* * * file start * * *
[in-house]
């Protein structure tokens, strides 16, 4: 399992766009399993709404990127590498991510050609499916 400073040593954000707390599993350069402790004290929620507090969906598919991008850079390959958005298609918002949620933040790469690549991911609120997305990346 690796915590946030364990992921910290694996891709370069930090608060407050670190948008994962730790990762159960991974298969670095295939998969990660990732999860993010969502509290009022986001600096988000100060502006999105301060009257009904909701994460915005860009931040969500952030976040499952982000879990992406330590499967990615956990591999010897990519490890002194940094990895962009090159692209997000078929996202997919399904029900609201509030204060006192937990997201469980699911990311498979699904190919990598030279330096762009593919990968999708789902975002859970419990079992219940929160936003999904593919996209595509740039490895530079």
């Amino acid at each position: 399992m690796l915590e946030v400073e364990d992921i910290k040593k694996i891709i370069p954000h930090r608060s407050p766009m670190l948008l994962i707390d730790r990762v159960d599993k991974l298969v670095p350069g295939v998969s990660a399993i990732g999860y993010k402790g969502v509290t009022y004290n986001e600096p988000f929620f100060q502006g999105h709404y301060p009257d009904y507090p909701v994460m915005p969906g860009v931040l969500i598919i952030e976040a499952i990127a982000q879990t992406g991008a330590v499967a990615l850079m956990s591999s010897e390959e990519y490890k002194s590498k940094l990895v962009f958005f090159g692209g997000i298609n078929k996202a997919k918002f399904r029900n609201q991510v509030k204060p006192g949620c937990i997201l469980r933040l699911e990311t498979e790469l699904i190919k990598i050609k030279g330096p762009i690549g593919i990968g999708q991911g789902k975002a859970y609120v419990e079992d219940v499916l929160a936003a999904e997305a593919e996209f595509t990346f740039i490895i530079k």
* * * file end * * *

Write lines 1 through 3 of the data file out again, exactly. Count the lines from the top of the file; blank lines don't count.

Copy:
[in-house]
């Protein structure tokens, strides 16, 4: 399992766009399993709404990127590498991510050609499916 400073040593954000707390599993350069402790004290929620507090969906598919991008850079390959958005298609918002949620933040790469690549991911609120997305990346 690796915590946030364990992921910290694996891709370069930090608060407050670190948008994962730790990762159960991974298969670095295939998969990660990732999860993010969502509290009022986001600096988000100060502006999105301060009257009904909701994460915005860009931040969500952030976040499952982000879990992406330590499967990615956990591999010897990519490890002194940094990895962009090159692209997000078929996202997919399904029900609201509030204060006192937990997201469980699911990311498979699904190919990598030279330096762009593919990968999708789902975002859970419990079992219940929160936003999904593919996209595509740039490895530079």
């Amino acid at each position: 399992m690796l915590e946030v400073e364990d992921i910290k040593k694996i891709i370069p954000h930090r608060s407050p766009m670190l948008l994962i707390d730790r990762v159960d599993k991974l298969v670095p350069g295939v998969s990660a399993i990732g999860y993010k402790g969502v509290t009022y004290n986001e600096p988000f929620f100060q502006g999105h709404y301060p009257d009904y507090p909701v994460m915005p969906g860009v931040l969500i598919i952030e976040a499952i990127a982000q879990t992406g991008a330590v499967a990615l850079m956990s591999s010897e390959e990519y490890k002194s590498k940094l990895v962009f958005f090159g692209g997000i298609n078929k996202a997919k918002f399904r029900n609201q991510v509030k204060p006192g949620c937990i997201l469980r933040l699911e990311t498979e790469l699904i190919k990598i050609k030279g330096p762009i690549g593919i990968g999708q991911g789902k975002a859970y609120v419990e079992d219940v499916l929160a936003a999904e997305a593919e996209f595509t990346f740039i490895i530079k």